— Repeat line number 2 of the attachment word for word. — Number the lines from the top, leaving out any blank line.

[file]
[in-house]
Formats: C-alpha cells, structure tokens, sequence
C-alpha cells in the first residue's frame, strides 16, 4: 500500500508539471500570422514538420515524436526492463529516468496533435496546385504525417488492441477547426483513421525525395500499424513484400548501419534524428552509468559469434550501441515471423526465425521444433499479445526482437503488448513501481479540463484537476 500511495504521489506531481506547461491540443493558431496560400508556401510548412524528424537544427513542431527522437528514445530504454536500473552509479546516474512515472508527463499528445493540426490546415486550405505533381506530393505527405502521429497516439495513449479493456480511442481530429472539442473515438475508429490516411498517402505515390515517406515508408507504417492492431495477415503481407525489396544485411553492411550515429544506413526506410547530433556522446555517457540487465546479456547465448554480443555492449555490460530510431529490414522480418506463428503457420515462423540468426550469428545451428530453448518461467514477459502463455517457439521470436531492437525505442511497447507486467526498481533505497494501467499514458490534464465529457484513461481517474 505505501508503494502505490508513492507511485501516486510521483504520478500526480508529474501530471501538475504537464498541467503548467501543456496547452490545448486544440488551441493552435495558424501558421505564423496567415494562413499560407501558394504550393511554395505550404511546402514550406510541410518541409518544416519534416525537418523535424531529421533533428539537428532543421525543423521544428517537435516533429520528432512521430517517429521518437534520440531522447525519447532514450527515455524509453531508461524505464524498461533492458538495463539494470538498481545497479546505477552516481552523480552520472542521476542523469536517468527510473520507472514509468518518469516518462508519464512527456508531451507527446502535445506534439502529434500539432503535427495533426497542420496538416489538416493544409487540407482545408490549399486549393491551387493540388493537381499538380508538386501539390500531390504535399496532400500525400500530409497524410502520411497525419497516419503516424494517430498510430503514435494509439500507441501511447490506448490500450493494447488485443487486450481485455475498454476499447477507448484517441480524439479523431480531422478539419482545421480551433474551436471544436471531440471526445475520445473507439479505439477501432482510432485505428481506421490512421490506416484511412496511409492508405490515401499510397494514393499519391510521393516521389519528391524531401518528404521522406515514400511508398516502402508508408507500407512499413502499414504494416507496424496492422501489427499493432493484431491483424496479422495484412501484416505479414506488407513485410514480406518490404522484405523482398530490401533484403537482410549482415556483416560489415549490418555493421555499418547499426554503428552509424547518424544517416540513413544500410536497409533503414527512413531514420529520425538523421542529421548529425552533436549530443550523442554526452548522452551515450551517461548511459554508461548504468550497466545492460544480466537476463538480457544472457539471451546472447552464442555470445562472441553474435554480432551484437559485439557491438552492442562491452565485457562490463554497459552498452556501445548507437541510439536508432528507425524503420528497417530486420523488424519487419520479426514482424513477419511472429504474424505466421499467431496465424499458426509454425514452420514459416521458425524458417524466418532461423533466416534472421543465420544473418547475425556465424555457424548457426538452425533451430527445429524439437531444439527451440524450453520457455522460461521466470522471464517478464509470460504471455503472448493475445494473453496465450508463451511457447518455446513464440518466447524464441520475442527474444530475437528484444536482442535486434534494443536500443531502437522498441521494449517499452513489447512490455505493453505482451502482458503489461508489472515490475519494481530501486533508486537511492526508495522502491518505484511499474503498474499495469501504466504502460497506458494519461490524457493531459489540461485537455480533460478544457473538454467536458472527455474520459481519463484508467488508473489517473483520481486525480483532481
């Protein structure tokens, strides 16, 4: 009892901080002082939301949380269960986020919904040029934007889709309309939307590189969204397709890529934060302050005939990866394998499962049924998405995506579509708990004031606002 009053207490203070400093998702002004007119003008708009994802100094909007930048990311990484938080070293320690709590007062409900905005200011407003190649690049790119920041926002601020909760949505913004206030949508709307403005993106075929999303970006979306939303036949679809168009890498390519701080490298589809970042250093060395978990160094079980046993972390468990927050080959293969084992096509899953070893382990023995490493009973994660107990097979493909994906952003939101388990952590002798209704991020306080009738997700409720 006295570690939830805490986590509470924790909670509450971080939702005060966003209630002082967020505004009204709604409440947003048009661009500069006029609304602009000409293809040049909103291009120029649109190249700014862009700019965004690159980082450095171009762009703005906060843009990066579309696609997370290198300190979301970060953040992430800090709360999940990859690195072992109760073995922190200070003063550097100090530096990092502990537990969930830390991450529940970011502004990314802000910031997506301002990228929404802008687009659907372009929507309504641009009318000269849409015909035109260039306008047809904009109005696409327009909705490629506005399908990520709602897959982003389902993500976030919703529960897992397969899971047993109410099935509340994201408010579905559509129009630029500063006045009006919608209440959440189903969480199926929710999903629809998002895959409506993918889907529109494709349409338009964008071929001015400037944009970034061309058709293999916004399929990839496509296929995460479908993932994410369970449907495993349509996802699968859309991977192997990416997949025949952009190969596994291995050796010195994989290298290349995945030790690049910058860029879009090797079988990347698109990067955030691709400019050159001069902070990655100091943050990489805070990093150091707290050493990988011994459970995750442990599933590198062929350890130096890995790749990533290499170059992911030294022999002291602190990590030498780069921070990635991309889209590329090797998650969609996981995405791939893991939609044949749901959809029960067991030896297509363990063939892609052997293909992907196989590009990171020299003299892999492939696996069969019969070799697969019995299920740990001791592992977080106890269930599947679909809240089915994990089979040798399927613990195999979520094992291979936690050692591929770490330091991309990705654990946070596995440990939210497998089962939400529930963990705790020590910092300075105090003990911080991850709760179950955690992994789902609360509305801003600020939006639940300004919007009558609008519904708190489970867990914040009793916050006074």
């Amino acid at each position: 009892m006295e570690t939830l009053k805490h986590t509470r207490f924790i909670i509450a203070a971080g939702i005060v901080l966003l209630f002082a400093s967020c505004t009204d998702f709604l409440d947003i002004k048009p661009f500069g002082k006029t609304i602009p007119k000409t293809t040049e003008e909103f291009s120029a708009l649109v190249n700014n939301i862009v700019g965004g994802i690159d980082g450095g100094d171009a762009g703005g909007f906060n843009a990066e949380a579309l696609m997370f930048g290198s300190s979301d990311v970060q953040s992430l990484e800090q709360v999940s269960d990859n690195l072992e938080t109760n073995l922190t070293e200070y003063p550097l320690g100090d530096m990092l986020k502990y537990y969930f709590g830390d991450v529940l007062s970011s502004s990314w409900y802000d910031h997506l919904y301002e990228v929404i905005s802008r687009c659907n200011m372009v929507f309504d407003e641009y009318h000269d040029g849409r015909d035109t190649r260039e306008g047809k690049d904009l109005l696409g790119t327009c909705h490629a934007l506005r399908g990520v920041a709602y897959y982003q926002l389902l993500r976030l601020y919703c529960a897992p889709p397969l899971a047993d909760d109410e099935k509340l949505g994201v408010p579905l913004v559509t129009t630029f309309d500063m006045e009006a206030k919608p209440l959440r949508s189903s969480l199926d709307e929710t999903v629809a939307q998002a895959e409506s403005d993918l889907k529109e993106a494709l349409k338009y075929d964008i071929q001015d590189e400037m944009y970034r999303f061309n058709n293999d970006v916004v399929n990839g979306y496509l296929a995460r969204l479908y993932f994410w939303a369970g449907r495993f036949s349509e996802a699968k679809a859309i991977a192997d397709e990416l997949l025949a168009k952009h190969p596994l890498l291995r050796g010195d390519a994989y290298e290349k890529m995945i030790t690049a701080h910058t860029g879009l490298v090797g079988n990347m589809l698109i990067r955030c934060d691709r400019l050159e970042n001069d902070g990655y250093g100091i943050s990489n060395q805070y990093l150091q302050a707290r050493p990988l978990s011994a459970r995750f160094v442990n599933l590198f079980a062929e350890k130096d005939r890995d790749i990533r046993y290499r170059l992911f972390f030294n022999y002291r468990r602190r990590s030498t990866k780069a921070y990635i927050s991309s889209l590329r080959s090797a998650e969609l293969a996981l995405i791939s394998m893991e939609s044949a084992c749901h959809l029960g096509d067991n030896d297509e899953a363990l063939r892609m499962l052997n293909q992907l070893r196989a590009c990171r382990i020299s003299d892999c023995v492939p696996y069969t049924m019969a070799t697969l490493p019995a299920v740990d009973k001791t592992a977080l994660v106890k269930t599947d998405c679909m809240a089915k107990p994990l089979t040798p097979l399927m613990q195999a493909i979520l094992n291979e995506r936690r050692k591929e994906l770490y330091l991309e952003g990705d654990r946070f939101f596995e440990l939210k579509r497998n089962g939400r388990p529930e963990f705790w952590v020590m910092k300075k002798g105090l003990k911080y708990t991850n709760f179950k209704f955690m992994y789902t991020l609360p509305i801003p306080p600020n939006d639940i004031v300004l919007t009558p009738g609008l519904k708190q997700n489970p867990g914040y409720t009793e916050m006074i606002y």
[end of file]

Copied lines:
Formats: C-alpha cells, structure tokens, sequence